The Sex You Want, Looking Forward To Dating Again

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The Sex You Want, Looking Forward To Dating Again
January 01
09:15 2017

Article Highlights

  • Divorced women interested in a sexual relationship are often concerned with getting used to dating again
  • Practicing how to talk about sex with a potential partner
  • Women may find they hold back due to their insecurities

You’ve dreamed about sex with a stranger, who surprises you with the one-night stand you’ve been itching for. You’ve imagined a tryst of proportions so unlike you, yet you’re starting to feel more like yourself than you ever have.

It may be years, months, or even days since you’ve done the deed, but there’s every reason to look ahead to the sensual reveries you desire.

After a recovery period and going back to a state of normalcy, the thought of dating again can bring more anxiety than you remember. There are questions to be asked, preparations to be made, and a familiarity with yourself—what “dating” means proves to require training in itself. You may have a stronger sex drive that has grown over the years, and you may be ready to move forward. There’s no reason to feel like you’re not ready, but you can feel more prepared.

Adrienne Bairstow is a Toronto-based Sex Therapist. She emphasizes that divorced women interested in a sexual relationship are often concerned with getting used to dating again, as well as preventing sexually transmitted infections, which may be something they haven’t thought about for a long time.

“I would suggest that women educate themselves on birth control and protection against sexually transmitted infections,” said Bairstow. “Particularly if they have been out of the dating scene for some time. They may also want to practice how to talk about this with a potential partner, including how to ask someone about their sexual history..”

The Sex You Want, Looking Forward To Dating Again

The Sex You Want, Looking Forward To Dating Again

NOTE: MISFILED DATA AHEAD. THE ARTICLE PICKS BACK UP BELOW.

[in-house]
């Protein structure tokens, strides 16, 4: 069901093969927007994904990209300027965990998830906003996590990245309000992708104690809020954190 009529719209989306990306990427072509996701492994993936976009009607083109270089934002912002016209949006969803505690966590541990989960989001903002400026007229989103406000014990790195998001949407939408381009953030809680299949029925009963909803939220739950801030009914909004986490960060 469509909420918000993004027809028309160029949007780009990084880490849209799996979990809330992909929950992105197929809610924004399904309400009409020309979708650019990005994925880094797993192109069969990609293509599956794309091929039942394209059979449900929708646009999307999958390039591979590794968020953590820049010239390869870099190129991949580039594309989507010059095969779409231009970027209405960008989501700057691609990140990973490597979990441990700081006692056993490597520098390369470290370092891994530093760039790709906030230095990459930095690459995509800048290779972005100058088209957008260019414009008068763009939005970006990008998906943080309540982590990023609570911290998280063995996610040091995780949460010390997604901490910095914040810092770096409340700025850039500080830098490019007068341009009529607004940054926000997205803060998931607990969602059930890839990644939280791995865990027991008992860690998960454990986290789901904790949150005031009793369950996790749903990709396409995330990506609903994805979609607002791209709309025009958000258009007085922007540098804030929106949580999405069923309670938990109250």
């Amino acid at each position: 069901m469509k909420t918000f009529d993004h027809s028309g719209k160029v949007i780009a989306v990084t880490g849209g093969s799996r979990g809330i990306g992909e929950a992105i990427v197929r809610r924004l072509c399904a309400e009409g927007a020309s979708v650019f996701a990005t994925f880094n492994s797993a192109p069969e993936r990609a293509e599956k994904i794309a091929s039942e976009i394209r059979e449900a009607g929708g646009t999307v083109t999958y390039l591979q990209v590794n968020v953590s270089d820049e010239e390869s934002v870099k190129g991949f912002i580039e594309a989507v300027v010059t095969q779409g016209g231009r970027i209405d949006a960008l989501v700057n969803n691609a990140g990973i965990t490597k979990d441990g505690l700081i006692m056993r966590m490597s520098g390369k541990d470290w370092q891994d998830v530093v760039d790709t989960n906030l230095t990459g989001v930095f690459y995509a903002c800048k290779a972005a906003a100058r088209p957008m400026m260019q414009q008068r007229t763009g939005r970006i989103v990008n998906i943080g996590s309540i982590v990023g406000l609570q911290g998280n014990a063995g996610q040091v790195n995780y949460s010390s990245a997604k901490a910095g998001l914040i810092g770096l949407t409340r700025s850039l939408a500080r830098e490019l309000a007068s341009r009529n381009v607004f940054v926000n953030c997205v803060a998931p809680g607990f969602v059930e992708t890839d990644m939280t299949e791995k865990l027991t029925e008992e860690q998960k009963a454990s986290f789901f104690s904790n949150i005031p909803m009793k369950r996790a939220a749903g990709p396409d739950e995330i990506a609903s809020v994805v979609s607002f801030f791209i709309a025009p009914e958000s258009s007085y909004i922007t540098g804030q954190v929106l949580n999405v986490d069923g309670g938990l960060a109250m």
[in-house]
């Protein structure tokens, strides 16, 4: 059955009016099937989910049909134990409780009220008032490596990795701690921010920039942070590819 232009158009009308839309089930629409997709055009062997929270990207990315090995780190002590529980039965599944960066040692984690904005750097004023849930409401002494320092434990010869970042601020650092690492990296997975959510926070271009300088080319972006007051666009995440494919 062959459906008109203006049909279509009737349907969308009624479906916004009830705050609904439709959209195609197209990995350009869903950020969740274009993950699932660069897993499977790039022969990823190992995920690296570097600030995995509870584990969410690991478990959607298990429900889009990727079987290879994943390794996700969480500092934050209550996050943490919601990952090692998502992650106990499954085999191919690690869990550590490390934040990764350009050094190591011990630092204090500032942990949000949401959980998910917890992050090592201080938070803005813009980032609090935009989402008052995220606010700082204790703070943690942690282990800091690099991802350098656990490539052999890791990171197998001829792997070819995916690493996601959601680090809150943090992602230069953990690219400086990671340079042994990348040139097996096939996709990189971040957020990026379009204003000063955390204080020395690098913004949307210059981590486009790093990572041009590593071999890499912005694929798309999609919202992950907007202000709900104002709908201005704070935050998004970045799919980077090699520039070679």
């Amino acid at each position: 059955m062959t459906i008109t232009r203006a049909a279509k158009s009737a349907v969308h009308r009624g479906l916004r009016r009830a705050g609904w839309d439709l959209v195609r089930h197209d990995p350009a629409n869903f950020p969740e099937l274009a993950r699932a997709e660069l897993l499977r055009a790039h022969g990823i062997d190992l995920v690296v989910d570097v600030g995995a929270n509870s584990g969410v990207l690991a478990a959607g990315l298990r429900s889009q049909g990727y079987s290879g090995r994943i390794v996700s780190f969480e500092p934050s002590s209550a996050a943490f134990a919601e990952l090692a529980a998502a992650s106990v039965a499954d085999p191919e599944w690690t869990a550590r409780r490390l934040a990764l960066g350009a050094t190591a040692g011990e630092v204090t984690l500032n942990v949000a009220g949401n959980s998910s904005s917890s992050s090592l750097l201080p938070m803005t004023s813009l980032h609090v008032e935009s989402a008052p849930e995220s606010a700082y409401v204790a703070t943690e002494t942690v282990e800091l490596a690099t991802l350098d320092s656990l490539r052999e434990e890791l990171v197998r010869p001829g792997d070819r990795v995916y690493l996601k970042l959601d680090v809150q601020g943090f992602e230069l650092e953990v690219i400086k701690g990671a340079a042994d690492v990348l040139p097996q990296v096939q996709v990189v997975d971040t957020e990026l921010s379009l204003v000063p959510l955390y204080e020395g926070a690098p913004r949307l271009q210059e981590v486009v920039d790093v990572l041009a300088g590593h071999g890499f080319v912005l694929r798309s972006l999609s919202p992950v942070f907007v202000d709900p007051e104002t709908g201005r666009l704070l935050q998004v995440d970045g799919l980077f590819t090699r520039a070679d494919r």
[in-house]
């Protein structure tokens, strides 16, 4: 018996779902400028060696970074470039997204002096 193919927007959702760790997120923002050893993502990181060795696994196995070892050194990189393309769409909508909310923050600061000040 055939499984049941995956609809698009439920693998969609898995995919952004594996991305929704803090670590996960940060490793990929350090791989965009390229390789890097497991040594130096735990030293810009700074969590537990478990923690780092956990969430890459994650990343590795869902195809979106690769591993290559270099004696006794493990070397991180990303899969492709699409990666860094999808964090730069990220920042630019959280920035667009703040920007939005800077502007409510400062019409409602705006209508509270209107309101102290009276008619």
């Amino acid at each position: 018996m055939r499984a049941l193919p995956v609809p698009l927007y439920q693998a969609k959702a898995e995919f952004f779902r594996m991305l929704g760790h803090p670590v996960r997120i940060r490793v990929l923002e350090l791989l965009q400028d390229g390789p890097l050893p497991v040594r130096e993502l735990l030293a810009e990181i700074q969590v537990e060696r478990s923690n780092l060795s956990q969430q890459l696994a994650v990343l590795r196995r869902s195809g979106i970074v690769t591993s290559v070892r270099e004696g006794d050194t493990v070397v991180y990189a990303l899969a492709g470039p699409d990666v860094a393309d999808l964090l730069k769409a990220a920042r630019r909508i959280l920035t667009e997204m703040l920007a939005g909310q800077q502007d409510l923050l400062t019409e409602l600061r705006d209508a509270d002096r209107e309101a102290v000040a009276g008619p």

It is important to know what kind of sexual relationship you’re looking for. Whether casual or long-term, this kind of self-awareness aids forward-movement, discovering who you are and what you want.

For some women, Bairstow admits, sex drive may be heightened in their 40s.

“Often it’s because they’ve become more comfortable with their body, they know what they like sexually and they are able to ask for it. And for some women, once they have passed the point that they can’t get pregnant anymore, there’s a relief that comes with that. They feel more comfortable with being sexual.”

So you’re more sexual and ready to nab your dream hunk—but do you still feel like you’re holding back? In the readiness for a sexual relationship, women may find they hold back due to their insecurities.

“Women can feel self-conscious about normal age-related changes to their body, and this can be exacerbated when re-entering the dating scene,” said Bairstow. “Women may feel that they’re competing with younger women and feel pressured to look the same, which isn’t a realistic expectation. They may feel bad about themselves if they do not fit the narrow view of beauty that is portrayed in society, when in reality men tend to have a much broader definition of what is attractive.”

The pressure to look younger will feel natural, and the expectations to do something about it may feel even more necessary:

  • Do you feel the urge to lift and tuck?
  • Do you want your body to resemble the sexual explorer you were in your heyday?

Do things to feel good about yourself and recognize the qualities you have and play up these attributes, dressing in a way that makes you feel good. Refuse to compare yourself to younger women—or anyone else—and strive to be the best version of yourself.

This may be a new start, and it’s prime time to start living like it.

Deep Body Media Corp.

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